November 9, 2016–March 24, 2017
Canadian Cultural Centre
5 rue de Constantine
Hours: Monday–Friday 10am–6pm
T +33 1 44 43 21 73
F +33 1 44 43 21 99
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Curator: Catherine Bédard
In 2015 Angela Grauerholz received the prestigious Scotiabank Photography Award, the most important prize attributed every year to a Canadian photographer from a very select list of renowned Canadian artists. In the wake of that award came out a major book on the complete work of Angela Grauerholz produced by German publisher Steidl in 2016.
On this occasion, which marks a turning point in Angela Grauerholz’s international career, the Canadian Cultural Centre presents an ensemble of photographic projects in which individual and collective memory become entangled in magnificent although somewhat disturbing images. Écrins Écrans presents 40 or so works shown here as spare, frameless prints, impressions without a framework. The exhibition focuses on the body of colour photographs taken beginning in 2001, the year of the production of a major project, Privation, which documented the charred archives of the artist’s library and symbolically marked her complete transition to digital technology.
Earlier works by Grauerholz were images resisting optical precision and referential clarity, in black and white or brown monochrome, pointing back although not identifying to the past with a sort of numbed awareness. In contrast, her new work redefines places of remembrance, longing and intimacy with a sort of now distant eye, as if the photographer had lost some privileged, sensitive, or even tactile relationship to the object of her gaze. Here, the relations between architecture and decoration, places of passage or waiting, and devices to conceal or reveal, invite us to take a look while at the same time forbidding us all access. In each of these images, something emerges from the past, from a personal story and from the collective memory. But what is striking in those protected spaces is that although you can write, imagine or project anything on their surfaces—walls, screens, floors—they keep us firmly on their doorstep. And the closeness is all the more uncomfortable that it is marked by a prohibition to see and step (into).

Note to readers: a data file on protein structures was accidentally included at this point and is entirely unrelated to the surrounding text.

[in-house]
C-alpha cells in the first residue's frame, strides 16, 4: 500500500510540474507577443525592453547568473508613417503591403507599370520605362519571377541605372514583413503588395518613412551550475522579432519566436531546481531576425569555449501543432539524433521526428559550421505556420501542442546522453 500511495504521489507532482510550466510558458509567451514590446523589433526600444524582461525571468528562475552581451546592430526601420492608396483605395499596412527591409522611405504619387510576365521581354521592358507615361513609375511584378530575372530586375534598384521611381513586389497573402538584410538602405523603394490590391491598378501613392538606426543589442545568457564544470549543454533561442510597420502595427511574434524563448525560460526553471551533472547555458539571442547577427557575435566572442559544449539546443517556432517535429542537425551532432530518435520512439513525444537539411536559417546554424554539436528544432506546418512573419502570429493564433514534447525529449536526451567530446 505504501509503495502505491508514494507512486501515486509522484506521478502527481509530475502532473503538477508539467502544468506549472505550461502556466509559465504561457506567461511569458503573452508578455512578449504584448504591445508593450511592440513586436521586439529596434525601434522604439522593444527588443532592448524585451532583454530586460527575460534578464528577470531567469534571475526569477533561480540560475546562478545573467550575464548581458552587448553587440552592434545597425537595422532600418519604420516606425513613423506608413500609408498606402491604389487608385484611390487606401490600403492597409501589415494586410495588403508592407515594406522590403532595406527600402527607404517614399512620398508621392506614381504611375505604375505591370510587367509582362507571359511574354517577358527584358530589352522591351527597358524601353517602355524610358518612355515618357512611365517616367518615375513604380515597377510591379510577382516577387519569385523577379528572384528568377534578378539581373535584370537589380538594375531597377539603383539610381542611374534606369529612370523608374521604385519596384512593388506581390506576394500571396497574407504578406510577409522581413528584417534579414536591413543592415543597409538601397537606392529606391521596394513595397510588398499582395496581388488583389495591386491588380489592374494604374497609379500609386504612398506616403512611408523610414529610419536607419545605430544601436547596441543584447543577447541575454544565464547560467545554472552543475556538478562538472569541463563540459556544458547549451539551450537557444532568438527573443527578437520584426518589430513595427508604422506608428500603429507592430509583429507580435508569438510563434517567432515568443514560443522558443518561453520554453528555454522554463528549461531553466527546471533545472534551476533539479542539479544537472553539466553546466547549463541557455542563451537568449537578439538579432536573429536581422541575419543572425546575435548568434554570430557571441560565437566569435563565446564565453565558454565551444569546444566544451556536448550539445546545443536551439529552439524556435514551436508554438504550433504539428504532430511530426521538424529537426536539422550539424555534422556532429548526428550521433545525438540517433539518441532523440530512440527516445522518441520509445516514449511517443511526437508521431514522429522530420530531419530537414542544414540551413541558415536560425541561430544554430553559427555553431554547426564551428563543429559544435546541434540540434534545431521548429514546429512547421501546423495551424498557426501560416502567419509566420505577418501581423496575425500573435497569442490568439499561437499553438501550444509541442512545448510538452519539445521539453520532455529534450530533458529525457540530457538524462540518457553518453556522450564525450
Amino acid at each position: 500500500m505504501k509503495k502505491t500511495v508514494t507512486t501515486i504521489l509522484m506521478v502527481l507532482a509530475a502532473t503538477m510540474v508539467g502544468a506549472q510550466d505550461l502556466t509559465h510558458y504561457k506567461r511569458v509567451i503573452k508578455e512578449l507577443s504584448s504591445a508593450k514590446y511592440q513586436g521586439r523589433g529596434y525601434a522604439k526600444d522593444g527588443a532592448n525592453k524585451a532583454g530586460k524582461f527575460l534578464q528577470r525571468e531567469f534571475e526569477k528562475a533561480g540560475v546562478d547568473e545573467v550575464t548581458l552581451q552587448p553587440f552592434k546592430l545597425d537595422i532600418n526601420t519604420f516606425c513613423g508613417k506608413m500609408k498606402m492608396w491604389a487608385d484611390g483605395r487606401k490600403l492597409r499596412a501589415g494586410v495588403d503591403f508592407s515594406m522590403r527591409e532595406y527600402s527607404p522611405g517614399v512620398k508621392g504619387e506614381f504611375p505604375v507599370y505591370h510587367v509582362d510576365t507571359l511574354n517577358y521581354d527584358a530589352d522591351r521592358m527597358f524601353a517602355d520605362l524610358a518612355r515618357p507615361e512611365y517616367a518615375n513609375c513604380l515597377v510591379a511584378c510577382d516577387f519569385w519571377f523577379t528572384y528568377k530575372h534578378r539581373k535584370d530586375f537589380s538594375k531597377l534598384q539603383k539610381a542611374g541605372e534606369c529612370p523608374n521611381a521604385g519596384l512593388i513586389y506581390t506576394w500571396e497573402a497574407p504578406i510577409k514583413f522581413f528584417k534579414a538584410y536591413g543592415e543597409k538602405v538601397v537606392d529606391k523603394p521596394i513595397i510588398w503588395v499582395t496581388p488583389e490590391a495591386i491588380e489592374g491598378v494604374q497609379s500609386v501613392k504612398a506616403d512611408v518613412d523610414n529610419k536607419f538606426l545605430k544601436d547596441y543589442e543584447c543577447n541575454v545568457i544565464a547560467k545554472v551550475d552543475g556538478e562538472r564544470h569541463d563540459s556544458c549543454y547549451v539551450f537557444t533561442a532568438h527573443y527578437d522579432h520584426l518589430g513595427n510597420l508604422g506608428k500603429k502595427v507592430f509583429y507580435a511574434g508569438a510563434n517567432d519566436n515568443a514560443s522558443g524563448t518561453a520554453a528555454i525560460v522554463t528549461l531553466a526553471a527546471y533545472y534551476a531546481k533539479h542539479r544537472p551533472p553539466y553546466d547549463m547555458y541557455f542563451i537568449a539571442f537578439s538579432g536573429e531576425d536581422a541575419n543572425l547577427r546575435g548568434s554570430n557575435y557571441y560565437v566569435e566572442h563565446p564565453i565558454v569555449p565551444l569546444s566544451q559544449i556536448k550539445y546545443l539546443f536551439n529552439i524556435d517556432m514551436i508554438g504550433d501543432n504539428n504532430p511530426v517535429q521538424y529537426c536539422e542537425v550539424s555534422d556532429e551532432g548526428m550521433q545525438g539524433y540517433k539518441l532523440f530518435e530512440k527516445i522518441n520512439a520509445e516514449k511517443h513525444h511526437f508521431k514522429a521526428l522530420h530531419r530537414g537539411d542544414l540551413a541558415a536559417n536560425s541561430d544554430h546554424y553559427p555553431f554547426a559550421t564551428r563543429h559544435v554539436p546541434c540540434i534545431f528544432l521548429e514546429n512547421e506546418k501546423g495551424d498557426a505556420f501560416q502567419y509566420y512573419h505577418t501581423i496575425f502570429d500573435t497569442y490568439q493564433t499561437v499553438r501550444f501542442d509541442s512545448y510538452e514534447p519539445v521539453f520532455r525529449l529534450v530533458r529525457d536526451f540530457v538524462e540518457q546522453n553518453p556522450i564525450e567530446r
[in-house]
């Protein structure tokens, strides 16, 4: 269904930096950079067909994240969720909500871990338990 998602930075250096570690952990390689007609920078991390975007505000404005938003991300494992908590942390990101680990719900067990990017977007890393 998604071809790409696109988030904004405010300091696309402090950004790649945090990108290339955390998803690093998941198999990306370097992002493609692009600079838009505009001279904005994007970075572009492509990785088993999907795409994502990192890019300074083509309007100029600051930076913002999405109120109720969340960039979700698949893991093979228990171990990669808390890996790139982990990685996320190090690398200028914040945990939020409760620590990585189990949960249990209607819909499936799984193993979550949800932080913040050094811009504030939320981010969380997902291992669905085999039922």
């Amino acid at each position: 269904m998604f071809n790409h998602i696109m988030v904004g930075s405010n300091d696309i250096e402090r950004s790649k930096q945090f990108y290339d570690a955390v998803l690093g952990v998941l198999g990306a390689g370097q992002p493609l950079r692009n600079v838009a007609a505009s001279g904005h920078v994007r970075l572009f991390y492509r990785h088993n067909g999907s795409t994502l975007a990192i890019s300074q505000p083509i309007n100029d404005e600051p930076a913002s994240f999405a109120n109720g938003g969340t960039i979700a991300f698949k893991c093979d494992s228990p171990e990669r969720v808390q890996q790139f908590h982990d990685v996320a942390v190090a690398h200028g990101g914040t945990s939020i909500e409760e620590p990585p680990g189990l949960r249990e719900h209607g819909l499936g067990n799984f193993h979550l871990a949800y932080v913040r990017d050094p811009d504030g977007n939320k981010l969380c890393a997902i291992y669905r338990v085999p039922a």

Born in Hamburg, Germany, in 1952, Angela Grauerholz has lived and worked in Montreal since 1976. A graduate of the Kunstschule Alsterdamm, Hamburg, in graphic design, she also studied literature and linguistics at the University of Hamburg and holds a Master’s degree in Fine Arts (photography) from Concordia University, Montreal. Since 1988, she has been teaching at the École de design, Université du Québec à Montréal, where she was the director of the Centre de Design from 2008 to 2012. She has received numerous awards, such as the Award of Excellence (Best of Best) from the American Federation of Arts, New York, for the book Lisette Model, published by the National Gallery of Canada in 1990. Grauerholz has also worked as a graphic designer for many distinguished artists and art institutions across Canada.
The exhibition has been organized in partnership with the Galerie Françoise Paviot, Paris. With the support of the Scotiabank Photography Award and Steidl.
presse [at] canada-culture.org / T +33 01 44 43 21 90
How to get there:
Metro: Invalides (line 8,13)
Bus: lines 28, 49, 63, 69, 83
RER: Invalides (RER C)